It has literally just been proven that kindness makes people feel better and ultimately healthier. Please take this to heart.
As it turns out, random acts of kindness might not be that random after all.
Research conducted by the University of California San Diego has all but confirmed that acts of kindness make people feel better about themselves and healthier in general. Kindness is how humans have survived as a species. Internally, it is instinctual for humans to help one another.
As strange as it is to study kindness as an objective notion, scientists have devised a system to survey people and determine what their true intentions are and what makes them happy.
Research has overwhelmingly shown that people value kindness more than ignorance.
"We prize kindness over any other value. When psychologists lumped values into ten categories and asked people what was more important, benevolence or kindness, comes out on top, beating hedonism, having an exciting life, creativity, ambition, tradition, security, obedience, seeking social justice and seeking power," states University of London psychologist Anat Bardi, who has spent her career studying human value systems.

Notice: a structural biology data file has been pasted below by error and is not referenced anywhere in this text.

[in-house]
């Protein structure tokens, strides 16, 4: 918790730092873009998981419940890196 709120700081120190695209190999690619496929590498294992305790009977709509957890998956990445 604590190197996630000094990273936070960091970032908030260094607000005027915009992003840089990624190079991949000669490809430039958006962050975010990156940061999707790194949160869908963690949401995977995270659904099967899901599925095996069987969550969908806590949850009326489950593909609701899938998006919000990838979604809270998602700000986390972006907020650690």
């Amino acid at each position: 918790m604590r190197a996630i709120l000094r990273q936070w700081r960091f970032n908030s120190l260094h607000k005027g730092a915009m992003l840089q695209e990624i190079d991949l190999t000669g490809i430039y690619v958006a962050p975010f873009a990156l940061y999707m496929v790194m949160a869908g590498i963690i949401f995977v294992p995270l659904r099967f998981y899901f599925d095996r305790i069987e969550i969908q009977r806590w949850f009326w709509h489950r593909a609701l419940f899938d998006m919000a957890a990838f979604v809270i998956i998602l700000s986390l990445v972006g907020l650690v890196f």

No matter what country Bardi studied, kindness was always the #1 value that people wanted to stress about themselves.
Scandinavian countries value benevolence more than anywhere else on Earth, which mirrors the fact that they are statistically the happiest countries in the world.